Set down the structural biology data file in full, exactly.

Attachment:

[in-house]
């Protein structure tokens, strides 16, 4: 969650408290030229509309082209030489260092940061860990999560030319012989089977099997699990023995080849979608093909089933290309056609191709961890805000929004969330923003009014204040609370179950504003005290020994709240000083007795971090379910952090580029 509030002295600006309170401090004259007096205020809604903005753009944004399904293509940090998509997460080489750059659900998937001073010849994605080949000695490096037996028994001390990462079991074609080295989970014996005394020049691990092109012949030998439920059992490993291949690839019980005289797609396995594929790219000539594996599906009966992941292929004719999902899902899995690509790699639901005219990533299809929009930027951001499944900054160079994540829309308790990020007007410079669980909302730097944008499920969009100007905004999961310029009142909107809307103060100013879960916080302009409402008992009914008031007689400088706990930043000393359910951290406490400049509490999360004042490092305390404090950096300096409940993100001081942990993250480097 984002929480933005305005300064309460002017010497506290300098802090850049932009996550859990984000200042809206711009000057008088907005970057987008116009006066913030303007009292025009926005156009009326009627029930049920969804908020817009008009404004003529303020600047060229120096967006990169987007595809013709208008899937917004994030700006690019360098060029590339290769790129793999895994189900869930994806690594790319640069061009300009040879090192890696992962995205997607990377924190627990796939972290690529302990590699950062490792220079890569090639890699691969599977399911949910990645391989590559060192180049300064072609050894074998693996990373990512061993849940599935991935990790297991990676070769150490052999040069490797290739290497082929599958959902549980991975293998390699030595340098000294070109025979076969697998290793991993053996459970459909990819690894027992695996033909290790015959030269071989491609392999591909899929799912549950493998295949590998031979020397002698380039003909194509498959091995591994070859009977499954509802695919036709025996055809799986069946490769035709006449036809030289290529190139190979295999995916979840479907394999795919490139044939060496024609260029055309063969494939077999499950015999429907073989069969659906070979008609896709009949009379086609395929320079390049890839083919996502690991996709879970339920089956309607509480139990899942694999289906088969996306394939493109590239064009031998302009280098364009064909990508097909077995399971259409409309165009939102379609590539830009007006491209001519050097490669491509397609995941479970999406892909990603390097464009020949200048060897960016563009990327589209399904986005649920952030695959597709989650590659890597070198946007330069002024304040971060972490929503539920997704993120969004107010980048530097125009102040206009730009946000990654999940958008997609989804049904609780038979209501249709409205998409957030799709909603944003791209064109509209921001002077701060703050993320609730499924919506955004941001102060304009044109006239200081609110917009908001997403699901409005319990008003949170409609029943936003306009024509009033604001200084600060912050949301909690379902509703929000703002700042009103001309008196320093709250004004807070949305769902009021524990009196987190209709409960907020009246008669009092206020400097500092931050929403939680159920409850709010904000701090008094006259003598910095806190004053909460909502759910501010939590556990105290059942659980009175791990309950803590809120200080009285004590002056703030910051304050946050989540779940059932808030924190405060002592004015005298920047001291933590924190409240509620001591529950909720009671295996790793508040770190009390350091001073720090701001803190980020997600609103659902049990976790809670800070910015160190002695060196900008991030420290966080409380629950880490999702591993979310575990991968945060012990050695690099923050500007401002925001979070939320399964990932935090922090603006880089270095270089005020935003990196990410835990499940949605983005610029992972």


[in-house]
């Protein structure tokens, strides 16, 4: 969650408290030229509309082209030489260092940061860990999560030319012989089977099997699990023995080849979608093909089933290309056609191709961890805000929004969330923003009014204040609370179950504003005290020994709240000083007795971090379910952090580029 509030002295600006309170401090004259007096205020809604903005753009944004399904293509940090998509997460080489750059659900998937001073010849994605080949000695490096037996028994001390990462079991074609080295989970014996005394020049691990092109012949030998439920059992490993291949690839019980005289797609396995594929790219000539594996599906009966992941292929004719999902899902899995690509790699639901005219990533299809929009930027951001499944900054160079994540829309308790990020007007410079669980909302730097944008499920969009100007905004999961310029009142909107809307103060100013879960916080302009409402008992009914008031007689400088706990930043000393359910951290406490400049509490999360004042490092305390404090950096300096409940993100001081942990993250480097 984002929480933005305005300064309460002017010497506290300098802090850049932009996550859990984000200042809206711009000057008088907005970057987008116009006066913030303007009292025009926005156009009326009627029930049920969804908020817009008009404004003529303020600047060229120096967006990169987007595809013709208008899937917004994030700006690019360098060029590339290769790129793999895994189900869930994806690594790319640069061009300009040879090192890696992962995205997607990377924190627990796939972290690529302990590699950062490792220079890569090639890699691969599977399911949910990645391989590559060192180049300064072609050894074998693996990373990512061993849940599935991935990790297991990676070769150490052999040069490797290739290497082929599958959902549980991975293998390699030595340098000294070109025979076969697998290793991993053996459970459909990819690894027992695996033909290790015959030269071989491609392999591909899929799912549950493998295949590998031979020397002698380039003909194509498959091995591994070859009977499954509802695919036709025996055809799986069946490769035709006449036809030289290529190139190979295999995916979840479907394999795919490139044939060496024609260029055309063969494939077999499950015999429907073989069969659906070979008609896709009949009379086609395929320079390049890839083919996502690991996709879970339920089956309607509480139990899942694999289906088969996306394939493109590239064009031998302009280098364009064909990508097909077995399971259409409309165009939102379609590539830009007006491209001519050097490669491509397609995941479970999406892909990603390097464009020949200048060897960016563009990327589209399904986005649920952030695959597709989650590659890597070198946007330069002024304040971060972490929503539920997704993120969004107010980048530097125009102040206009730009946000990654999940958008997609989804049904609780038979209501249709409205998409957030799709909603944003791209064109509209921001002077701060703050993320609730499924919506955004941001102060304009044109006239200081609110917009908001997403699901409005319990008003949170409609029943936003306009024509009033604001200084600060912050949301909690379902509703929000703002700042009103001309008196320093709250004004807070949305769902009021524990009196987190209709409960907020009246008669009092206020400097500092931050929403939680159920409850709010904000701090008094006259003598910095806190004053909460909502759910501010939590556990105290059942659980009175791990309950803590809120200080009285004590002056703030910051304050946050989540779940059932808030924190405060002592004015005298920047001291933590924190409240509620001591529950909720009671295996790793508040770190009390350091001073720090701001803190980020997600609103659902049990976790809670800070910015160190002695060196900008991030420290966080409380629950880490999702591993979310575990991968945060012990050695690099923050500007401002925001979070939320399964990932935090922090603006880089270095270089005020935003990196990410835990499940949605983005610029992972």